Sunisa Lee took gymnastics and the media by storm after winning gold in the Tokyo 2020 Olympics.
The image of female gymnastics as an athletic event has long been associated with grace, power, and strength. But in recent years, the sport has faced increasing scrutiny as commentators, media outlets, and fans have increasingly sexualized the athletes.
The prevalence of hypersexualization in gymnastics has been evident for some time. At the 2016 Olympic Games, an 18-year-old Romanian gymnast, Larisa Lordache, was photographed wearing a low-cut leotard and received a barrage of comments from people who sexualized her. There was an outcry from the public, with some arguing that Iordache was being unfairly sexualized due to her age and the context of the event.
This trend has not just been limited to individual gymnasts; it has also spread to the marketing of the sport. At the 2018 World Championships, a “sexy” calendar was released featuring female gymnasts posing provocatively in the hopes of generating interest and sales.
In a more recent scandal, SafeSport, an organization dedicated to protecting athletes revealed that athletes felt coaches “created an environment at [their] gym that had little positive enforcement and made minor[-aged] gymnasts constantly feel scared, degraded and humiliated.”
To gain a better understanding of how gymnasts are sexualized or objectified, it is important to first look at why it occurs. Examples of objectification, or the use of athletes as objects and objects of pleasure, have been around for a long time in all sports, including gymnastics.
From coaches to media outlets, many people within the sport have been found to take part in this practice. This can take the form of the selection of a more “marketable” athlete instead of the most talented, or the presentation of gymnasts with age-inappropriate clothing.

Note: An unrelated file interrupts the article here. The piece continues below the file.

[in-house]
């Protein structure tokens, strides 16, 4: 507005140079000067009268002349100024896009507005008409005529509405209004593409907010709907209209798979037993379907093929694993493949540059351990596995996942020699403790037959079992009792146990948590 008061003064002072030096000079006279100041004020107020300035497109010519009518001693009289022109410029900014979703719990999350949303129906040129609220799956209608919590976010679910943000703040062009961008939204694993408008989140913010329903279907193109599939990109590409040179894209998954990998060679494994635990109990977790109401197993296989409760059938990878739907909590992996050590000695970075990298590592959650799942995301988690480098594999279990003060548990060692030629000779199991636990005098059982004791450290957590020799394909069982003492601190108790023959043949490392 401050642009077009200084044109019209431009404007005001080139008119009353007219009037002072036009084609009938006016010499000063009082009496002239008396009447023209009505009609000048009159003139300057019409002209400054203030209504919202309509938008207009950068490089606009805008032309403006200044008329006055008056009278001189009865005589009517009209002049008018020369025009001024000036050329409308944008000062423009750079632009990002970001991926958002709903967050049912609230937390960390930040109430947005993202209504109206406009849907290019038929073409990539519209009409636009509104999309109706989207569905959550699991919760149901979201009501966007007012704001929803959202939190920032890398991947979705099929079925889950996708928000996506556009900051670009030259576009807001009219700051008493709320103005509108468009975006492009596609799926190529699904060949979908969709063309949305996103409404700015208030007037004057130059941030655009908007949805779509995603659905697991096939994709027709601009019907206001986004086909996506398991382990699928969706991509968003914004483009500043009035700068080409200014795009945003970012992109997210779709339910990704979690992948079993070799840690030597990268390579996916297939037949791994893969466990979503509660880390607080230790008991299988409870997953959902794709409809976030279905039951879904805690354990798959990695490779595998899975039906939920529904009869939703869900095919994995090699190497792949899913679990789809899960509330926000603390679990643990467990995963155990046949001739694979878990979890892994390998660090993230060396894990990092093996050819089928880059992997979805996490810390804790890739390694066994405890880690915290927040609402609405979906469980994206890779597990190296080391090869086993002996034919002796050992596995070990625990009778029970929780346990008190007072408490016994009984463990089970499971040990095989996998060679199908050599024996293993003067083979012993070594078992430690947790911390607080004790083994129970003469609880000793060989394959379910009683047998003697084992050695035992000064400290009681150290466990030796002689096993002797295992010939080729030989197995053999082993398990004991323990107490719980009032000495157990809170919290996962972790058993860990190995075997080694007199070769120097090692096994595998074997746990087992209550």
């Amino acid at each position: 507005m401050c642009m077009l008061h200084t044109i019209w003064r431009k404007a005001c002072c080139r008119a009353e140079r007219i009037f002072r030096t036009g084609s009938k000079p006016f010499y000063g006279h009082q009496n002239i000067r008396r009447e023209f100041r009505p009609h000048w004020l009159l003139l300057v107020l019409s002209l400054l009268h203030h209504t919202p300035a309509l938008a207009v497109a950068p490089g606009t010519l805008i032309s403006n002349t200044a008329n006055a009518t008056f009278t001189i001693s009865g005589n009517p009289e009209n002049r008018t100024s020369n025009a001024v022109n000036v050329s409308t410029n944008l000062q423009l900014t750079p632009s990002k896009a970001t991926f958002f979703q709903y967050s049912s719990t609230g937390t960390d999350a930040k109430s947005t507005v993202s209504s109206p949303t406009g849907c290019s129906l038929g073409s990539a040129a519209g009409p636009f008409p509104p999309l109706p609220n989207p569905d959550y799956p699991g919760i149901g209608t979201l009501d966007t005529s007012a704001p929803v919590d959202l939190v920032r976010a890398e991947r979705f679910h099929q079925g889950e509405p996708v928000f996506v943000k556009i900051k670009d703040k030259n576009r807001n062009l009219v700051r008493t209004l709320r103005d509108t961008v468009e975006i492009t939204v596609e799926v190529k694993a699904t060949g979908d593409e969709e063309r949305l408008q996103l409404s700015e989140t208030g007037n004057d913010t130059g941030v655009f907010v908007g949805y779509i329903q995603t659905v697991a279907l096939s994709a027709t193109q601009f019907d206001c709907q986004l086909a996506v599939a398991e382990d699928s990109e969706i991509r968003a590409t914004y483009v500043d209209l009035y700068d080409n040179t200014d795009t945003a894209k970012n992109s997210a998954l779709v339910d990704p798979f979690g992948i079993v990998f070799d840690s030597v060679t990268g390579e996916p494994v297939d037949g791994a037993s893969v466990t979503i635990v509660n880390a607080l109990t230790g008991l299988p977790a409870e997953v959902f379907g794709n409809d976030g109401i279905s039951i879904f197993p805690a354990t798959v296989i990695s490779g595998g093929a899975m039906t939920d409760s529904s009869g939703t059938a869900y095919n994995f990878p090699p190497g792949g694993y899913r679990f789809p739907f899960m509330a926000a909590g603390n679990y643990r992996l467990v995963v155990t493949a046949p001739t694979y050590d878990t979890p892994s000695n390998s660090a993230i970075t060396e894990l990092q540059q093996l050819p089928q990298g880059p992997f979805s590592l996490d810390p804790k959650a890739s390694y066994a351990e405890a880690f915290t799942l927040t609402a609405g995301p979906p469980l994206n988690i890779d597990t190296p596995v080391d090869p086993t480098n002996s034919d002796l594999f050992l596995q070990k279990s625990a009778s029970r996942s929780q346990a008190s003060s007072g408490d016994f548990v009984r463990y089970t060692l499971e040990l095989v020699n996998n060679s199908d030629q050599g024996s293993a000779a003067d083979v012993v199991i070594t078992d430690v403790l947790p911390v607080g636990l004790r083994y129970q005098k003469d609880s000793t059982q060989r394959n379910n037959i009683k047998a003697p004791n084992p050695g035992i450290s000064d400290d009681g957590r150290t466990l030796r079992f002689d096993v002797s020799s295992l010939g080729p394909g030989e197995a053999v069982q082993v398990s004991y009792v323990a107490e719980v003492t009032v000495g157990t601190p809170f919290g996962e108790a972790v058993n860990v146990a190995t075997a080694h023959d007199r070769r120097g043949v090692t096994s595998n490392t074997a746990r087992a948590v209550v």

Perhaps one of the most visible examples of what objectification looks like within the sport is the frequent use of flattering photoshoots with female gymnasts, as well as the common belief that they must look a certain way to perform well.
The hypersexualization of gymnasts, in many cases, is done by those who are ultimately in charge of their success or failure. Coaches, parents, and officials in the sport can often be guilty of creating an environment that is highly sexualized and focused on physical appearance rather than skills and ability.
These pressures and expectations can lead to diminished self-worth, eating disorders, and other psychological distress in athletes. There is an argument to be made that sexualization can be used to an athlete’s advantage. In a world where looks have traditionally been used to sell products, it is not surprising that some athletes might choose to use their appearance to boost their popularity and gain more attention for the sport.
While this can be beneficial to the athlete and the sport, it is important to note that it should never come at the expense of an individual's well-being. Fortunately, there is some hope for those who might be uncomfortable with the hypersexualization of gymnasts.
There have been efforts to change the narrative around the sport and to raise awareness of the dangers of objectifying athletes. Organizations, such as the Women’s Sports Foundation, are striving to create a level playing field for athletes and to help foster an environment that embraces both hard work and healthy bodies.
While the hypersexualization of gymnasts is still a problem that needs to be addressed, it is encouraging to see that there are people who are working to make changes to the current narrative. With this growing support, we can make important strides in ensuring the safety of the athletes and building a healthier, more considerate approach to the sport.